falloff

noun
fall·​off | \ ˈfȯl-ˌȯf \

Definition of falloff

 (Entry 1 of 2)

: a decline especially in quantity or quality a falloff in exports a falloff of light intensity

fall off

verb

Definition of fall off (Entry 2 of 2)

intransitive verb

2 of a ship : to deviate to leeward of the point to which the bow was directed

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Examples of falloff in a Sentence

Noun

the falloff in sales was more than the store could weather and so its closing was inevitable

Verb

the coastline falls off toward the north after you round the bay

Recent Examples on the Web: Noun

The steepest falloff was in sales of new, expensive luxury condominiums, the analysis found, based on comparable sales that were filed with New York City by Dec. 24 of each year. Josh Barbanel, WSJ, "Manhattan Apartment Sales in 2018 Sink to Low Hit After Financial Crisis," 29 Dec. 2018 This type of falloff has happened each year and is typical in the individual insurance market. Stephanie Armour, WSJ, "Health Law Faces Its Toughest Stress Test Yet," 1 Nov. 2018 Another factor behind Samsung’s push: a falloff in premium-phone demand this year, especially for the company’s latest flagship device, the Galaxy S9—which surprised some Samsung mobile executives, according to several of the people. Timothy W. Martin, WSJ, "Samsung Plans to Launch Foldable-Screen Phone Early Next Year," 18 July 2018 Analysts say absorption of new units remains strong right now, despite the falloff in permitting. Micah Maidenberg, WSJ, "Apartment Developers Are Slowing Construction. That Could Mean Higher Rents.," 13 Nov. 2018 And yet a falloff in African-American support was an important and overlooked factor in Hillary Clinton’s 2016 loss to Donald Trump. Wayne Lawrence For The Wall Street Journal, WSJ, "For Senate Success, Democrats Must Regain Obama-Era Black Support," 25 Oct. 2018 This year, the result could reflect a falloff in spending after an unusual surge that followed the havoc wrought by late-summer hurricanes. Patricia Cohen, New York Times, "U.S. Economy Grew by 2.3% in First Quarter, Easing Slightly," 28 Apr. 2018 The sprawling terminal may have become a bit of a white elephant with the falloff in passenger traffic, but not so the airport as a whole. New York Times, "The Trouble With the Memphis Airport: No Crowds," 23 May 2018 The most immediate fear: A sharp falloff in bond prices would rattle equity markets that are now trading at record highs. Landon Thomas Jr., New York Times, "Investors Spooked at Specter of Central Banks Halting Bond-Buying Spree," 10 Jan. 2018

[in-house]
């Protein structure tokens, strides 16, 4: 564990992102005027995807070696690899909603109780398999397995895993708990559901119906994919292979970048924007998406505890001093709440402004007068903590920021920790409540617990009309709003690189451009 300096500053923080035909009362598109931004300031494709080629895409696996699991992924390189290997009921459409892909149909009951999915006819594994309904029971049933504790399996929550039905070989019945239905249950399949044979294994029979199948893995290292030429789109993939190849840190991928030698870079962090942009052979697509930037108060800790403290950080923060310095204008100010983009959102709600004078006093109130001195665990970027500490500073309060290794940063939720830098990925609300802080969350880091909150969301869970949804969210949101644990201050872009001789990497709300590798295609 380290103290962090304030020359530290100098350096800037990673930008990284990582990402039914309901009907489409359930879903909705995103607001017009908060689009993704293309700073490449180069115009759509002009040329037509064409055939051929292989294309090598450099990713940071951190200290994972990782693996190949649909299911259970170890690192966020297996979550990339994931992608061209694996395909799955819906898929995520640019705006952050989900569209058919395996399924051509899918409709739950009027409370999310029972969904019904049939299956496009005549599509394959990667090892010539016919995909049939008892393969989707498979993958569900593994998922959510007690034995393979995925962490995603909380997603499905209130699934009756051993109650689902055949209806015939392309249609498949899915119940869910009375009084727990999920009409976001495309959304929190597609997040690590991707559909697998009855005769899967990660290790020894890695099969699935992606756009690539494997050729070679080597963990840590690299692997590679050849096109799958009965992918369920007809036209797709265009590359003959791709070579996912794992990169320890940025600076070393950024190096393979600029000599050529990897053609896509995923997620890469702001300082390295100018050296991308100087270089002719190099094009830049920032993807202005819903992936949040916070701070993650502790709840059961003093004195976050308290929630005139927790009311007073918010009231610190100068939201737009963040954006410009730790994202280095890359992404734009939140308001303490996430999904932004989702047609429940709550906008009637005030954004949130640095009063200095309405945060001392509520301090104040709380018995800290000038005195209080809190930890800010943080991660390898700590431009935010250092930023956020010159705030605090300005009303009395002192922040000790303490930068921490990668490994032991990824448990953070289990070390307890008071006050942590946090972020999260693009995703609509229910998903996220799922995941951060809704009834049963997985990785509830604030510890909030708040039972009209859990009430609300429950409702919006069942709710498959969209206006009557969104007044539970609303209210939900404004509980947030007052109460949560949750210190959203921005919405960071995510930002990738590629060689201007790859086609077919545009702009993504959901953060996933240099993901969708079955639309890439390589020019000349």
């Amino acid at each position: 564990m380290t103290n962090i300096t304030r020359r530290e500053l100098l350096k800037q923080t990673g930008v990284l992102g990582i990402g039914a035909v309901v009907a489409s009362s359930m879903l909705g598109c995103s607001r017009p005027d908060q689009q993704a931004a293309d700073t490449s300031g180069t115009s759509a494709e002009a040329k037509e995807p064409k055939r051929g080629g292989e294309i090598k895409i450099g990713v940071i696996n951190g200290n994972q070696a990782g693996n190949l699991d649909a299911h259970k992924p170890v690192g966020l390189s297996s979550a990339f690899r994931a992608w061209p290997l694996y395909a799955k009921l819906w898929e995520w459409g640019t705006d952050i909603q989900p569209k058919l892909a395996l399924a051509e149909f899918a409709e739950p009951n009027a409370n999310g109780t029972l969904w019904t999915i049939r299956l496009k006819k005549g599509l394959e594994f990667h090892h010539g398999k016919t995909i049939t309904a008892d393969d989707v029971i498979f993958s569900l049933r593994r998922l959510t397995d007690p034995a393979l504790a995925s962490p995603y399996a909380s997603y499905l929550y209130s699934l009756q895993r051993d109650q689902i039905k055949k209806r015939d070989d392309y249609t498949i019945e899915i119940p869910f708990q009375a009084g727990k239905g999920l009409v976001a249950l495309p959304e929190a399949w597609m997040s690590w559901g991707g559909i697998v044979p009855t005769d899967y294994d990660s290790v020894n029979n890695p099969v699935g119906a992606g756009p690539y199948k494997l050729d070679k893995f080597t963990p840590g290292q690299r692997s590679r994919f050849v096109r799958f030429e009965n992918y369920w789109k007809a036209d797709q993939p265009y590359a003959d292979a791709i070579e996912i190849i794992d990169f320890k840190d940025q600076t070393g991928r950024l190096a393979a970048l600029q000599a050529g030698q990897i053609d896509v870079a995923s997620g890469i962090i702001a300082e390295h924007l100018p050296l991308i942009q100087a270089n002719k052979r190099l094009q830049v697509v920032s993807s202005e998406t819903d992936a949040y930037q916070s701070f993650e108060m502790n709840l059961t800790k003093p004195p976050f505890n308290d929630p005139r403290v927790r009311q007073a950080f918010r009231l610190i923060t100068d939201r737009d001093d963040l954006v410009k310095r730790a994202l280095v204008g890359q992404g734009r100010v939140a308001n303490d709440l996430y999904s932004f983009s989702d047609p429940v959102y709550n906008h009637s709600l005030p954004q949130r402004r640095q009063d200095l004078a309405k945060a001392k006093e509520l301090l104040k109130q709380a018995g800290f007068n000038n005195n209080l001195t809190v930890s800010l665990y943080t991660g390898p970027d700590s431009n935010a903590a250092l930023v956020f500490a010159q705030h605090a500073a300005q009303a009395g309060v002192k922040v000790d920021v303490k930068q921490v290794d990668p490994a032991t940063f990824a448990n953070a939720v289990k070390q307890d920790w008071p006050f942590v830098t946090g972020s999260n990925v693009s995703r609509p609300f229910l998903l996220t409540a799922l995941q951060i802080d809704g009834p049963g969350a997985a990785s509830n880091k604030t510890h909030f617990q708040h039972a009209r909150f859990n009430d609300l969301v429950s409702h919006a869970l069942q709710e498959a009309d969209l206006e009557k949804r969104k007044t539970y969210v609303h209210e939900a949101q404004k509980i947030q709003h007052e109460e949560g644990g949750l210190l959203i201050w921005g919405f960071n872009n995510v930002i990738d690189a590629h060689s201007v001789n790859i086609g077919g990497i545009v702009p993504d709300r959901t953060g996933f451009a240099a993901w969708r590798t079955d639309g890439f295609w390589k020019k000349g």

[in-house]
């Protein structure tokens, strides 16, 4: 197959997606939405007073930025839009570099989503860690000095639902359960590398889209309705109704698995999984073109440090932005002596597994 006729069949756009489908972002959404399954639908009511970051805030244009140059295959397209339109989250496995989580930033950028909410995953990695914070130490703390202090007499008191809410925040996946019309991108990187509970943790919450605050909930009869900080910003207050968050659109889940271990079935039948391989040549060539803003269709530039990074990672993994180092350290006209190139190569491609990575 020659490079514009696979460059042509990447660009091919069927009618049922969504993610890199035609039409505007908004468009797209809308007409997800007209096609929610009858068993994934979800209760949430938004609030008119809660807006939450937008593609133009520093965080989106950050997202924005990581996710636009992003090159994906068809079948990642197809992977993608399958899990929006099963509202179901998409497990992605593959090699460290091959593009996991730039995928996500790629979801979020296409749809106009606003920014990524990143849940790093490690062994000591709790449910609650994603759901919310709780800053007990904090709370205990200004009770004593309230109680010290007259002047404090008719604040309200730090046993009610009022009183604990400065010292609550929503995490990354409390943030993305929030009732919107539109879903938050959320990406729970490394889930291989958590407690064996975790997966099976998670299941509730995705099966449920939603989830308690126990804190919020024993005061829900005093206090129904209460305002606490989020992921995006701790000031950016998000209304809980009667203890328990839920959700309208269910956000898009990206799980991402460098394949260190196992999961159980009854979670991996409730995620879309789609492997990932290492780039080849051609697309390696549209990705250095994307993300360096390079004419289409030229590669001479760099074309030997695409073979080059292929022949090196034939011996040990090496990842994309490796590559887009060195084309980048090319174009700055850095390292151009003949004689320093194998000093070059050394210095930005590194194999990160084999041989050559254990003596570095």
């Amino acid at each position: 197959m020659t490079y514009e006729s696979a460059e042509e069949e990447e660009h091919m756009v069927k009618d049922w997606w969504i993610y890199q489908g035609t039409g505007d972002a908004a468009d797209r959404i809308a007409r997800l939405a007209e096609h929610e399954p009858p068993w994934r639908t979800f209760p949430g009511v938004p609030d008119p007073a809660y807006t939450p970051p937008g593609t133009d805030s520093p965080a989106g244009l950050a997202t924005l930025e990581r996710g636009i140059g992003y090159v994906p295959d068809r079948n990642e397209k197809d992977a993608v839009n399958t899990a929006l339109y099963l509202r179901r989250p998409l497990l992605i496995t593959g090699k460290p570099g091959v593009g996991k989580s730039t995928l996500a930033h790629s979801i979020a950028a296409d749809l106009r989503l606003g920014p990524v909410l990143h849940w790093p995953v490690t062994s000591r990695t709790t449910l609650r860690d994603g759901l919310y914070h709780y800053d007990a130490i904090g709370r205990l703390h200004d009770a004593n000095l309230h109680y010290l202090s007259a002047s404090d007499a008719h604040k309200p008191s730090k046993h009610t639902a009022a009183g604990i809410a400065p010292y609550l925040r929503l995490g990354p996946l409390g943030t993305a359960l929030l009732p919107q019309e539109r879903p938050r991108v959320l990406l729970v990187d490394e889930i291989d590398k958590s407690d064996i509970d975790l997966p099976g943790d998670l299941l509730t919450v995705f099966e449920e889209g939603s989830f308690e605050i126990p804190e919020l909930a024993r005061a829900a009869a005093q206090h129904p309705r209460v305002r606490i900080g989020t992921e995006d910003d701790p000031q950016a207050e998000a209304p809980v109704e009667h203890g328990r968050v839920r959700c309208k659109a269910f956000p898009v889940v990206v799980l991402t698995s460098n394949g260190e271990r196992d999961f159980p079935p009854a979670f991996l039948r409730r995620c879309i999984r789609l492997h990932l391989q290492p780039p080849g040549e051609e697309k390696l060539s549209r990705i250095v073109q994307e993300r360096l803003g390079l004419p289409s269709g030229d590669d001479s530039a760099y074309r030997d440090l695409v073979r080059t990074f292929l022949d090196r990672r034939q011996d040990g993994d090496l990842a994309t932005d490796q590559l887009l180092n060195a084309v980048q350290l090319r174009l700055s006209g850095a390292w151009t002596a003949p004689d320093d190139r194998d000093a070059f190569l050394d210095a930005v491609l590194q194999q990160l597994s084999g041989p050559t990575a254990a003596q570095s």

These example sentences are selected automatically from various online news sources to reflect current usage of the word 'falloff.' Views expressed in the examples do not represent the opinion of Merriam-Webster or its editors. Send us feedback.

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First Known Use of falloff

Noun

1789, in the meaning defined above

Verb

1613, in the meaning defined at sense 1

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Statistics for falloff

Last Updated

16 Jan 2019

Look-up Popularity

Time Traveler for falloff

The first known use of falloff was in 1613

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Rhyming Dictionary: Words that rhyme with falloff

Thesaurus: All synonyms and antonyms for falloff

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